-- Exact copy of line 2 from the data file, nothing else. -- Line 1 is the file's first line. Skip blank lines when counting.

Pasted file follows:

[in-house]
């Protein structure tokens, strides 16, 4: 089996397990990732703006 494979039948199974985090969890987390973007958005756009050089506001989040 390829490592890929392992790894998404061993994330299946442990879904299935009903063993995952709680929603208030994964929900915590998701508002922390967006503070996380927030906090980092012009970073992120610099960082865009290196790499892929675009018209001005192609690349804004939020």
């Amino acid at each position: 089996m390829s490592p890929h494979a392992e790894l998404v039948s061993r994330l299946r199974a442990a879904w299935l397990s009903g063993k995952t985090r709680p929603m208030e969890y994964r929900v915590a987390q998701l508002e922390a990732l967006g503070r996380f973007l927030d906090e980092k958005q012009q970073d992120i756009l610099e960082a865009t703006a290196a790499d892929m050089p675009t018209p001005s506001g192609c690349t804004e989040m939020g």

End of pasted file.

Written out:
């Protein structure tokens, strides 16, 4: 089996397990990732703006 494979039948199974985090969890987390973007958005756009050089506001989040 390829490592890929392992790894998404061993994330299946442990879904299935009903063993995952709680929603208030994964929900915590998701508002922390967006503070996380927030906090980092012009970073992120610099960082865009290196790499892929675009018209001005192609690349804004939020």